How to Evaluate Alternative Sale Structures for Your Business
Capital structure analysis is important for determining the right structure for selling your business. Generally, you have two ways to sell a business. First, you can sell company stock known as a “stock sale.” Stock is always owned by shareholders, rather than by the company itself, so in a stock sale, the individual shareholders (such as you, the owner and any partners) sell the stock. Second, you can sell the company’s assets; this is known as an “asset sale.” In an asset sale, the buyer purchases assets from the company itself rather than from individual shareholders.
In general, capital structure analysis involves examining the pros and cons of an asset sale vs stock sale. Each of these sale structures offers different benefits and liabilities for both buyer and seller. If you’re open to both types of sale structures, you may attract more or varied buyers. But before agreeing to a certain type of sale, it’s important to understand the tax and liability consequences of each one.
Typically, for tax and liability reasons, most business buyers want to purchase the assets of the business, rather than undergoing a stock sale. In an asset sale, the buyer can limit his or her liability for business obligations to things that arise after the sale. He or she can make sure that former stockholders would remain responsible for the company’s pre-sale liabilities.
In addition, with an asset sale, a buyer’s tax basis will be the amount he or she chooses to pay for those assets. The buyer has more control over his tax basis with an asset sale, because he agrees to pay a certain amount for the assets. On the other hand, with a stock sale, the buyer isn’t paying directly for the assets, so his cost basis would be based on what the seller previously paid for the assets.
If you decide to sell your business through an asset sale, you and your buyer will have to negotiate prices for various assets including capital assets, depreciable assets, and intangible assets, such as goodwill, licenses, patents, trademarks, supplier loyalties, and business methods.
Typically, sellers prefer a stock sale over an asset sale. Selling stock is usually less complicated than selling assets. Stock sales may be necessary if certain contracts or intellectual property cannot be easily transferred.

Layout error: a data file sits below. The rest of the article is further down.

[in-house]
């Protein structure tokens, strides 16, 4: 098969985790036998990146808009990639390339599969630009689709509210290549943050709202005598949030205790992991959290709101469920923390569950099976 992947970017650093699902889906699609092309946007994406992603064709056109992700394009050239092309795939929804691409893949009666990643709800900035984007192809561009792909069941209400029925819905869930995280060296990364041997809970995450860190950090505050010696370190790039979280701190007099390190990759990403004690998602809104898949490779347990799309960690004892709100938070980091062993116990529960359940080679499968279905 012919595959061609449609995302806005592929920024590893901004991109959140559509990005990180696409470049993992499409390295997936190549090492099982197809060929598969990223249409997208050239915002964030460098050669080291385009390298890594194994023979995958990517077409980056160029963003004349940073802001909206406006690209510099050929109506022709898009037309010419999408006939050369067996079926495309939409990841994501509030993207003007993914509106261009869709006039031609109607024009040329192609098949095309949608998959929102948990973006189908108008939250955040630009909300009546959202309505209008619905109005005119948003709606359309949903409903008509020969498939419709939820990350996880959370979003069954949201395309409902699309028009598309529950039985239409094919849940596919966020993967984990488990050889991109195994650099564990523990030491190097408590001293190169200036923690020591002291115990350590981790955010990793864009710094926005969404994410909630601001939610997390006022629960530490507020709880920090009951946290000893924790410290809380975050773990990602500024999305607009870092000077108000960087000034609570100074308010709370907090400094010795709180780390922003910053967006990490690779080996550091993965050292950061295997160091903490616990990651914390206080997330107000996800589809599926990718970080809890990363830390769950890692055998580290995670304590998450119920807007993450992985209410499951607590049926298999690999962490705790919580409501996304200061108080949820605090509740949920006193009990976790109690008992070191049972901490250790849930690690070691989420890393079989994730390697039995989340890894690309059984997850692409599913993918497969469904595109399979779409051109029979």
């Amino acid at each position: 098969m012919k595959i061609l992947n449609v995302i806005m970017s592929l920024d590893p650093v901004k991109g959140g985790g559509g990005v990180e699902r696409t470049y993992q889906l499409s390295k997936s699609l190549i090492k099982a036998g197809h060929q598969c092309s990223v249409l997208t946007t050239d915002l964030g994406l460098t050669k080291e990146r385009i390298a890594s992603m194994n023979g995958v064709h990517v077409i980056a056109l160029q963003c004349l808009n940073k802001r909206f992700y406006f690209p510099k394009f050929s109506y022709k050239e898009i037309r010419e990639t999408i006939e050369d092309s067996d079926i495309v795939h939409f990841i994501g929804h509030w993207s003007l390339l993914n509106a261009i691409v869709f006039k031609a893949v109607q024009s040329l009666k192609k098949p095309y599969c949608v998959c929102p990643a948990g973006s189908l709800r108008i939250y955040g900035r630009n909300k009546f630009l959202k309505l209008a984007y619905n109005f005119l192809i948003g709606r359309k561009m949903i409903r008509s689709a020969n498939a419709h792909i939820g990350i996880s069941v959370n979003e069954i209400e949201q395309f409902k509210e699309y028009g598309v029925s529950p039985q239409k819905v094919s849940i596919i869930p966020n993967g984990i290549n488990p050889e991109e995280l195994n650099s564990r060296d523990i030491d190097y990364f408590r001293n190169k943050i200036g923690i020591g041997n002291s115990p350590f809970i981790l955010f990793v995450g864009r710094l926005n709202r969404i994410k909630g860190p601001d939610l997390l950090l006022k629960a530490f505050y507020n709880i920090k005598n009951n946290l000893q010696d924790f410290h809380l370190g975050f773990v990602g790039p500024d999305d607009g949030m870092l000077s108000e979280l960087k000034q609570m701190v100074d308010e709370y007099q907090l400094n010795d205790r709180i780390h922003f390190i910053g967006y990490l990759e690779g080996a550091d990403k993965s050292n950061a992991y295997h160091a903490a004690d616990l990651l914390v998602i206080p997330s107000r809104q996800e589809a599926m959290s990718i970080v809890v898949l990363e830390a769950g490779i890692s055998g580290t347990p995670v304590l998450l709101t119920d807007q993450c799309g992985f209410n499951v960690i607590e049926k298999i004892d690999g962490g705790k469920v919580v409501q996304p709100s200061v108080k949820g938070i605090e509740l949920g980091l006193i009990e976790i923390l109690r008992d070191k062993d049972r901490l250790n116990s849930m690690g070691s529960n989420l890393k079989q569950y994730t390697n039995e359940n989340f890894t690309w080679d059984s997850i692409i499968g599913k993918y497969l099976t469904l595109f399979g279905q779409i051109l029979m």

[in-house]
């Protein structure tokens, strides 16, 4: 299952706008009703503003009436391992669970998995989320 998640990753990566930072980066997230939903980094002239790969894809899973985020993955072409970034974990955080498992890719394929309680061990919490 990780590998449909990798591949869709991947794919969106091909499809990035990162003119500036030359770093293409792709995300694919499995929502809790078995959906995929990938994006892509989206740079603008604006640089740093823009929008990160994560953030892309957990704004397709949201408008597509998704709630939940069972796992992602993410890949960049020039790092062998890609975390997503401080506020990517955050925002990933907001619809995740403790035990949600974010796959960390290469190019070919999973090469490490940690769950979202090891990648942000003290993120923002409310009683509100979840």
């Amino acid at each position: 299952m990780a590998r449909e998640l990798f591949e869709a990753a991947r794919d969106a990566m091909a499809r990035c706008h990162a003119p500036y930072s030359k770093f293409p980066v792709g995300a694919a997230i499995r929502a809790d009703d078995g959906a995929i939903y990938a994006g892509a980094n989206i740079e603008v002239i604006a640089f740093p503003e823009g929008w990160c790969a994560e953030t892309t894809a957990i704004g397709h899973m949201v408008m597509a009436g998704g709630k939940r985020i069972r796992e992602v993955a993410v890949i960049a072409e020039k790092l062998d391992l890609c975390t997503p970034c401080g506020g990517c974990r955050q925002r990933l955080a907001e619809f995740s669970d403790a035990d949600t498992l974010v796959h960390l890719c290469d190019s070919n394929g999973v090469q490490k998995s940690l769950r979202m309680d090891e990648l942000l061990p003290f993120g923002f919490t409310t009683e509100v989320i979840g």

For sellers, a stock sale typically means they no longer have sole responsibility for things that happened in the business prior to the sale, such as tax obligations and product warranties. To compensate for the extra liability, however, a buyer may ask the seller to agree to a warranty that the business’s liabilities will not exceed a certain amount, or the seller will reimburse the buyer for expenses over that amount. A stock sale buyer may also request to pay for the business in installments over time or to include a consulting arrangement in the deal, so that the seller must stay on board to provide advice for a certain length of time.
When it comes to taxes, a stock sale offers advantages for the seller. The sale of stock is subject to capital gains taxes, which are lower than the ordinary income tax rate at which the sale of assets would be taxed. Because the stock is sold by the shareholders, the business itself recognizes no gain or loss when its stock is sold. That results in a seller paying tax only once, on the sale of his or her stock. In contrast, an asset sale may create double taxation, once on the corporation and once on the shareholders when they receive dividends.
Because tax and liability implications of both asset sales and stock sales can be highly complex, it’s a good idea to work with a CPA who understands all the options available for the specific sale structure you choose. An advisor who has deep experience in structuring the sale of businesses will be able to help you negotiate and provide options that may satisfy both the buyer and the seller.
For example, if you want to sell your business as a stock sale, but your buyer wants to purchase it as an asset sale, an experienced advisor can help develop a strategy that may work for both of you. A CPA who has experience with structuring business deals can file a 338(h)(10) election, which allows you to sell the Company stock, but allows buyers to treat the acquisition as an asset purchase for tax purposes.
Taking time to understand the ins and outs of various business sale structures can help you be better prepared to negotiate a sale that will meet your needs and goals.